Trail Crew with HETAP cart

Today, the Simcoe County Trails “trail crew” did a trails assessment on the Schooner Town Loop Trail in Wasaga Beach. The assessment consists of taking precise measurements of a trail, with respect to distance, trail width, surface type, grade, cross slope, obstructions, and GPS coordinates. They use a HETAP instrumentation cart to do so.

HETAP stands for High Efficiency Trail Assessment Process and is the automated “successor” to the UTAP (Universal Trails Assessment Process).

Measuring the trail width

In the process, the trail crew will also record and photograph features along the way, such as interpretive signs, obstructions, trail furniture, etc.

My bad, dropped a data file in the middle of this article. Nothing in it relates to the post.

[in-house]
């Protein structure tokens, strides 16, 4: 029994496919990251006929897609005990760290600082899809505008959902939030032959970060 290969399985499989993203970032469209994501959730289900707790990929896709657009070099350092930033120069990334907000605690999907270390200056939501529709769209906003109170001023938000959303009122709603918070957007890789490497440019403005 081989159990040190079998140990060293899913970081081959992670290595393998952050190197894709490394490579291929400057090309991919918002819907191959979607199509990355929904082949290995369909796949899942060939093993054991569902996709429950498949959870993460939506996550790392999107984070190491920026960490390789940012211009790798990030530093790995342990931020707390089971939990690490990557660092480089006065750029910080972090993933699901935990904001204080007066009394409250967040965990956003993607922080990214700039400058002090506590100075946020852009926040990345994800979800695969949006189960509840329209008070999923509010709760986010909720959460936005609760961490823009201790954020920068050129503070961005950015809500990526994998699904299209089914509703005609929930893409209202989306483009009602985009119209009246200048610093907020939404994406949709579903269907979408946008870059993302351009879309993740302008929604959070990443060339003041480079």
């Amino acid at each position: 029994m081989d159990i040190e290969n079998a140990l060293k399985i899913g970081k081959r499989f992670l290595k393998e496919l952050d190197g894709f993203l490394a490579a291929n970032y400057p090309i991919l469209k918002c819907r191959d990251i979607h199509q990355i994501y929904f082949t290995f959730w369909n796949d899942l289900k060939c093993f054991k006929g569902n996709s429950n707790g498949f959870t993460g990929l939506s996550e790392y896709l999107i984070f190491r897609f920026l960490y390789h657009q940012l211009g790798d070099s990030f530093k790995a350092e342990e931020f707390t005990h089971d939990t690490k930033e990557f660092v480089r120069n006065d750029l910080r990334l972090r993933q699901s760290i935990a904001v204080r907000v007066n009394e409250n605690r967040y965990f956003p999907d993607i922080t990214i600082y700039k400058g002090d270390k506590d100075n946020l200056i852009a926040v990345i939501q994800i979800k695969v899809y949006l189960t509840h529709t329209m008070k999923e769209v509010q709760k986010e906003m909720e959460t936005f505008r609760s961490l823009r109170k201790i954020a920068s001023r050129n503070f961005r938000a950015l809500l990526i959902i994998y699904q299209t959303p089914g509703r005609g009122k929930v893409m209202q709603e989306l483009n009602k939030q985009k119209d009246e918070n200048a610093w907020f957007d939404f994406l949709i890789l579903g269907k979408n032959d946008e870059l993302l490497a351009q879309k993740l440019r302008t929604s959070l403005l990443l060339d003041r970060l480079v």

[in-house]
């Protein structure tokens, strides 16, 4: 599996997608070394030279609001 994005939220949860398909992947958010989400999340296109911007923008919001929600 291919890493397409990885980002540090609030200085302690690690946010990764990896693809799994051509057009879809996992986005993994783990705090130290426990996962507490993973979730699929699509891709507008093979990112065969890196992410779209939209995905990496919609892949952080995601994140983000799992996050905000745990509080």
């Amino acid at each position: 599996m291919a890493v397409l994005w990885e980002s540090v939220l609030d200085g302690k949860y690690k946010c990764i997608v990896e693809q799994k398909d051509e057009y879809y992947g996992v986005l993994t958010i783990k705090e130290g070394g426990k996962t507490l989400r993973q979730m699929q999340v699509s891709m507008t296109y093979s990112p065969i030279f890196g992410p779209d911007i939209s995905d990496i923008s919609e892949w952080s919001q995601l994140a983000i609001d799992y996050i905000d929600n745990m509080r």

Recording of a trail feature… the Harold Culham Memorial

The Simcoe County Trails crew members are enjoying their jobs, as they get to explore new trails, and be outdoors.  Here is a view they were excited to “Instagram” about: the 3000 year old sand dunes along the Nottawasaga River. These dunes are constantly in motion due to wind activity and are getting higher every year. Bank swallows nest in the sand banks. It was a rather hard push to get the HETAP cart through the soft sand.

Sand dunes along the Nottawasaga River

For more information on the HETAP process, and how we can assess your trail for accessibility, contact us at info@simcoetrails.ca

Copeland Forest… in the fall

We are just amateurs, but recently discoverd mountain biking… What a great way to see and enjoy our local landscapes. One great place to visit is the Copeland Forest.